A few days ago, I was trying to deploy a NodeJS application on Heroku. When I was trying to push the same to Heroku using the Heroku CLI, I got an error stating that the deployment failed, since the CLI could not access the private submodule.
The Heroku documentation provides a workaround for this to allow it to resolve Private Submodules in non-local environments —
For instance, to add the FooBar submodule using an HTTP basic authentication URL scheme (note the presence of the username:password tokens):
git submodule add https://username:firstname.lastname@example.org/myusername/FooBar
The problem with the method is that git submodule references are stored in plaintext in the
.git/submodules directory, and thus, it can be a security issue.
Heroku allows us to deploy an application using a container as well.
Thus, I created a simple Dockerfile to build my project and then push it to Heroku's Container Registry.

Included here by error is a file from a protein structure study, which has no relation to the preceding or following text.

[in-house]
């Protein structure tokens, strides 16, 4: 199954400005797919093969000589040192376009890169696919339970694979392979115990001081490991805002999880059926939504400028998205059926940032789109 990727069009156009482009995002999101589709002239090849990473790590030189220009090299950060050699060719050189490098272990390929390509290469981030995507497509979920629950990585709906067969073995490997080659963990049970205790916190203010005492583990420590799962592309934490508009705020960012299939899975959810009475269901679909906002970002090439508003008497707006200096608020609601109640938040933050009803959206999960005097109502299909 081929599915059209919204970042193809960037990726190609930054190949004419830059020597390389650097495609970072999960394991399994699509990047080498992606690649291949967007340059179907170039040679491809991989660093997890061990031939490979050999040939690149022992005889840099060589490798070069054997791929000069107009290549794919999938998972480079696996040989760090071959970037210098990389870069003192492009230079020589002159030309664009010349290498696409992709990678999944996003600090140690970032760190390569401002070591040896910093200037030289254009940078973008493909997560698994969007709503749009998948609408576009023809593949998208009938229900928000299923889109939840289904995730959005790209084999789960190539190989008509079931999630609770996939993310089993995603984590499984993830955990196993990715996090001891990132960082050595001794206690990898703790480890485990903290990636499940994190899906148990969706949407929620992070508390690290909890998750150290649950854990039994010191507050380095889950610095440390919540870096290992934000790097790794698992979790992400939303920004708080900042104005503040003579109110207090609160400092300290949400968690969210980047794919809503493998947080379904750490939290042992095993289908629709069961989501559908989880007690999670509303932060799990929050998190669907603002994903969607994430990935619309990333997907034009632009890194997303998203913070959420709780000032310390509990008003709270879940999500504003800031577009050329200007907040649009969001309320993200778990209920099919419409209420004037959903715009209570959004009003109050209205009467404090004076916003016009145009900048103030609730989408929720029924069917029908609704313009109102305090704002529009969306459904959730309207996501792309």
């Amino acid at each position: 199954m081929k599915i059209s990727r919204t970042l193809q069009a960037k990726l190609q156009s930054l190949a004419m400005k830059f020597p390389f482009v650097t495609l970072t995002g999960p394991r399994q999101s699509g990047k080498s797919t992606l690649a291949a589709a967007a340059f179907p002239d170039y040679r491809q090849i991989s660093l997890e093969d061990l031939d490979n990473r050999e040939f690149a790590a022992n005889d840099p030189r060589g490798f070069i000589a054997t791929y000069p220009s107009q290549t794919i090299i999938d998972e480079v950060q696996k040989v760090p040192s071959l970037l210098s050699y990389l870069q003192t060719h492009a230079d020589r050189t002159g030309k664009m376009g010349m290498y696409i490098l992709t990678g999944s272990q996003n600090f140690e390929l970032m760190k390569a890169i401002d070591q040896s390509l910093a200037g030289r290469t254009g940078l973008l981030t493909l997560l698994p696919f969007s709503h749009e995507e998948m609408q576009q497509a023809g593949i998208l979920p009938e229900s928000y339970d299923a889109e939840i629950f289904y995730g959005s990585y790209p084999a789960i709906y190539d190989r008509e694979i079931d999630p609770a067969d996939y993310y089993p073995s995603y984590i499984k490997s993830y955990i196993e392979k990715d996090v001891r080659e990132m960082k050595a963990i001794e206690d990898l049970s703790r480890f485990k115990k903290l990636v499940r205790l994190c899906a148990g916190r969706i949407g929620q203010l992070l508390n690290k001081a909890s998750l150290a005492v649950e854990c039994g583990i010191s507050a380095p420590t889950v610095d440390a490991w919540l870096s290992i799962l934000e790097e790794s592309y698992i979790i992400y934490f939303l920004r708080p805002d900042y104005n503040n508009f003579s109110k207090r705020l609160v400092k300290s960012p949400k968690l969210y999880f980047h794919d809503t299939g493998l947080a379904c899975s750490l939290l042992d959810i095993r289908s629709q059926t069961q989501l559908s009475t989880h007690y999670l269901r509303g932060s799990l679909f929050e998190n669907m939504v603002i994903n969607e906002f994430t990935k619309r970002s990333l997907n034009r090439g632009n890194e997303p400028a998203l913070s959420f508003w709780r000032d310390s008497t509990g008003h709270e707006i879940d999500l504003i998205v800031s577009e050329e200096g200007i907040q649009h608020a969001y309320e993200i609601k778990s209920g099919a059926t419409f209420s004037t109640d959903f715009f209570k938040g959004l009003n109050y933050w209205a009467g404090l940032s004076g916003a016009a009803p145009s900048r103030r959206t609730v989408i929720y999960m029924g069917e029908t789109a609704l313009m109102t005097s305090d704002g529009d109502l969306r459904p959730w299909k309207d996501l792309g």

This example uses a NodeJS project to show the same.
Dockerfile needs to be added to the root folder of your NodeJS folder.
You also need to add a
.dockerignore file as follows:
Heroku will always ignore the PORT you have set for your project, and thus your NodeJS app must use the value
const PORT = process.env.PORT || 5000 to ensure that the project runs both locally and on the Heroku deployment.
After this follow the given steps using Heroku CLI
$ heroku login $ heroku container:login $ heroku create <optional app name> $ heroku container:push web $ heroku container:release web
Here we first login to our Heroku Account and then the Heroku Container Registry, followed by creating a new Heroku app and then building the Docker image using
push and then using the
release command to "release" the image to your app.
You can then use
heroku open to access your application!
Congratulations 🎉, you have now deployed your project on Heroku using Containers and even avoided having to copy the submodules to a new Repository or compromising your security by saving the password in plaintext.
You can repeat the given steps every time you have a new build!
I hope this helps someone 😄